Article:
ARTS & LEISURE

“Viktoria”, a Romanian – Bulgarian co-production, to close the Romanian Film Festival in New York

“Victoria”, a Bulgarian-Romanian co-production, will be screened at the closing of the ninth edition of Making Waves: New Romanian Cinema, the Romanian Film Festival in New York, a press release sent to Mediafax announces.
Film Society of Lincoln Center and Jacob Burns Film Center in New York will host, during December 4 – 8 and, respectively, December 5 – 10, the most important Romanian film festival in the United States of America, “one of the annual treasures presented by the Film Society of Lincoln Center”, as it was described by the publication The New York Times.
Making Waves – New Romanian Cinema will provide New-Yorkers a concentrated and balanced selection, emphasizing the trends of contemporary Romanian film by presenting the hits of the year but also exploring the past by proposing essential films that must be discovered by the American audience.
The 2012 and 2013 editions of the event gathered an impressive number of people, motivated by the crowd-funding campaigns performed via Kickstarter. This year, the organizers initiated the Festival Club and respectively the Donors’ Club, dedicated to the supporters of the ninth edition of Making Waves.
2014 is the first year when Making Waves benefits of support from behalf of the most important professional associations of Romanian cinema, such as the National Centre of Cinematography (CNC) and the Romanian Filmmakers Union (UCIN).
The ninth edition of Making Waves will be opened by Romania’s proposal for the 2015 Oscars, “The Japanese Dog”, directed by Tudor Cristian Jurgiu. Featuring Victor Rebengiuc, Jurgiu’s debut long film was premiered in San Sebastian and was already presented to American viewers at the New Directors / New Films festival, organized by Film Society of Lincoln Center and Museum of Modern Art in New York.
The Bulgarian film closing Making Waves was produced in partnership with the Romanian company Mandragora. “Viktoria”, directed by Maya Vitkova, was the first Bulgarian long film ever screened at the Sundance Festival and at the latest edition of the Transylvania International Film Festival (TIFF), where it won the Special Award of the Jury. Although the story of Viktoria, an unwanted child, born without an umbilical cord in Bulgaria and nicknamed the “child of the decade” is the pretext for a very original film, it may be easily transferred in the Romanian Communist context of the 80s.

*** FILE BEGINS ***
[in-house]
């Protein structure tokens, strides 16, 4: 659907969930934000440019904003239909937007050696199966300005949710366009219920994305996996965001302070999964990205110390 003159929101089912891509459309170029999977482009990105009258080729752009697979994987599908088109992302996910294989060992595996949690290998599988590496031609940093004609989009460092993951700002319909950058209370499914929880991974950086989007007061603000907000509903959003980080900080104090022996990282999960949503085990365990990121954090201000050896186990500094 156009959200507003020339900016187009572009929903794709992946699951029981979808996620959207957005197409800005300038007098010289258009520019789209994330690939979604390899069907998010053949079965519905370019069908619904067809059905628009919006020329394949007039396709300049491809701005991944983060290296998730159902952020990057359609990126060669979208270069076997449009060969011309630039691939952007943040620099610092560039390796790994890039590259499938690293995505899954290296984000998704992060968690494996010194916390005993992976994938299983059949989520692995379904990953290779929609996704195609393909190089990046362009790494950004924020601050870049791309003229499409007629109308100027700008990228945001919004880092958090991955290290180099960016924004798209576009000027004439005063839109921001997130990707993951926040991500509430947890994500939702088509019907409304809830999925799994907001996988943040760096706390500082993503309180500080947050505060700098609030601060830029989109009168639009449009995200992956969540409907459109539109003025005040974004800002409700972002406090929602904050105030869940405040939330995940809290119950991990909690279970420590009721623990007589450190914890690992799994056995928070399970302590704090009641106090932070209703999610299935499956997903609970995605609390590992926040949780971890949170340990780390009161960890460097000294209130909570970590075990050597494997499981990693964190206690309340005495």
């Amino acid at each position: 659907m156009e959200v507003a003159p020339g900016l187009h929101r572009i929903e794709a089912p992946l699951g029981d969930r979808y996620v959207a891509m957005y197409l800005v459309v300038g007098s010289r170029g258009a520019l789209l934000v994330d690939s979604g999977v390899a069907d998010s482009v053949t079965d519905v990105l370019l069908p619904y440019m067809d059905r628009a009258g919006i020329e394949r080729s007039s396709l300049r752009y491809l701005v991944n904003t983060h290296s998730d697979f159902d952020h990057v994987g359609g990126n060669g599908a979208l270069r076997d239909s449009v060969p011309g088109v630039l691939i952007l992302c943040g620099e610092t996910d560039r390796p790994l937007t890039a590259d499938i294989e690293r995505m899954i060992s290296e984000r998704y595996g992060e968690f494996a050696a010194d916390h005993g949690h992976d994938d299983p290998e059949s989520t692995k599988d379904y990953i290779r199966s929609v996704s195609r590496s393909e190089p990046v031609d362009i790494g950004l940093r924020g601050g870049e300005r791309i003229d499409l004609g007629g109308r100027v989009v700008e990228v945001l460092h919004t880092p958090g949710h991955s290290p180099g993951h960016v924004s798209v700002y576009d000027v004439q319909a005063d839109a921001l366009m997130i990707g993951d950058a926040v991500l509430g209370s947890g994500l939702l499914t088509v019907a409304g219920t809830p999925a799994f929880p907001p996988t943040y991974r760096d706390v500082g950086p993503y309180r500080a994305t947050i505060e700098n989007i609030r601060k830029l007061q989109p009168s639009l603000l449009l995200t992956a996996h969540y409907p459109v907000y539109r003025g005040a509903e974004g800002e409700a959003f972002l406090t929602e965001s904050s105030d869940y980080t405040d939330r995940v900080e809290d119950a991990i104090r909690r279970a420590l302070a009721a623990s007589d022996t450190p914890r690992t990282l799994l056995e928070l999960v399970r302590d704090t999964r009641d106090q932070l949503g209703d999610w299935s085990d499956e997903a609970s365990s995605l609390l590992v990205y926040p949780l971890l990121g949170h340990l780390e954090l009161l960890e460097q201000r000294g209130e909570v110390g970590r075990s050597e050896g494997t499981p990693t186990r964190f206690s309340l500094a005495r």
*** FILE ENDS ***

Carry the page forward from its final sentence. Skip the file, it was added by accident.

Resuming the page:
The ninth edition of Making Waves – New Romanian Cinema also includes additional programs.  Creative Freedom through Cinema continues to explore the relations between art and politics in Eastern Europe, while, this year, in partnership with Trust for Mutual Understanding, the program presents, by means of films, human rights in Russia.
By the event Hedda Sterne Rediscovered, Romanian Film Initiative tells the story of an artist born in Romania, the only female member of the legendary group of painters The Irascible Eighteen, in New York.
Initiated and led by Corina Suteu, under the artistic management of Mihai Chirilov and the executive direction of a team coordinated by Oana Radu, Making Waves – New Romanian Cinema is an event produced by Romanian Film Initiative (RFI) as part of Film ETC., in partnership with Film Society of Lincoln Center and Jacob Burns Film Center.
The board of the festival also includes Dennis Lim (Film Society of Lincoln Center), Brian Ackerman (Jacob Burns Film Center), Scott Foundas (Variety), Adrian Ghenie, Mona Nicoara, Daiana Voiculescu, Andi Vasluianu and Dan Perjovschi.

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